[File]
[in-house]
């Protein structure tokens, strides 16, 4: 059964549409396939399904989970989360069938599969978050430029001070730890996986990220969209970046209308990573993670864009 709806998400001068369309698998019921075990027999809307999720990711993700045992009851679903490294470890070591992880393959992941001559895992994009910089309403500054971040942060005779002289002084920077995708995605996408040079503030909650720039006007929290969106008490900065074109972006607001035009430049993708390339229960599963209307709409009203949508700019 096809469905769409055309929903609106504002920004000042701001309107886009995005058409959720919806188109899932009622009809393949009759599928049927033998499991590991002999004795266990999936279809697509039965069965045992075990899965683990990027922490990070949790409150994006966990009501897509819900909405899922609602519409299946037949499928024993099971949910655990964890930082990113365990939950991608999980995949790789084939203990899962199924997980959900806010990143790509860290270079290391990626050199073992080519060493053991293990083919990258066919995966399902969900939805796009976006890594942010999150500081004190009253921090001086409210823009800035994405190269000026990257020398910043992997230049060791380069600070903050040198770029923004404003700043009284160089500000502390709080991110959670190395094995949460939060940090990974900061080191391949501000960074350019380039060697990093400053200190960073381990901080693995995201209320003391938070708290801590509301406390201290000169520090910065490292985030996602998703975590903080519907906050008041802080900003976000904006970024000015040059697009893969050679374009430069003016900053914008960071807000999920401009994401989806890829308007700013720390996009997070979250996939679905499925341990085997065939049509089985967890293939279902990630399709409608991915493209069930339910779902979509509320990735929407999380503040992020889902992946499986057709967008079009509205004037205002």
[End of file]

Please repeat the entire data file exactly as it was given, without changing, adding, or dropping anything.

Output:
[in-house]
């Protein structure tokens, strides 16, 4: 059964549409396939399904989970989360069938599969978050430029001070730890996986990220969209970046209308990573993670864009 709806998400001068369309698998019921075990027999809307999720990711993700045992009851679903490294470890070591992880393959992941001559895992994009910089309403500054971040942060005779002289002084920077995708995605996408040079503030909650720039006007929290969106008490900065074109972006607001035009430049993708390339229960599963209307709409009203949508700019 096809469905769409055309929903609106504002920004000042701001309107886009995005058409959720919806188109899932009622009809393949009759599928049927033998499991590991002999004795266990999936279809697509039965069965045992075990899965683990990027922490990070949790409150994006966990009501897509819900909405899922609602519409299946037949499928024993099971949910655990964890930082990113365990939950991608999980995949790789084939203990899962199924997980959900806010990143790509860290270079290391990626050199073992080519060493053991293990083919990258066919995966399902969900939805796009976006890594942010999150500081004190009253921090001086409210823009800035994405190269000026990257020398910043992997230049060791380069600070903050040198770029923004404003700043009284160089500000502390709080991110959670190395094995949460939060940090990974900061080191391949501000960074350019380039060697990093400053200190960073381990901080693995995201209320003391938070708290801590509301406390201290000169520090910065490292985030996602998703975590903080519907906050008041802080900003976000904006970024000015040059697009893969050679374009430069003016900053914008960071807000999920401009994401989806890829308007700013720390996009997070979250996939679905499925341990085997065939049509089985967890293939279902990630399709409608991915493209069930339910779902979509509320990735929407999380503040992020889902992946499986057709967008079009509205004037205002």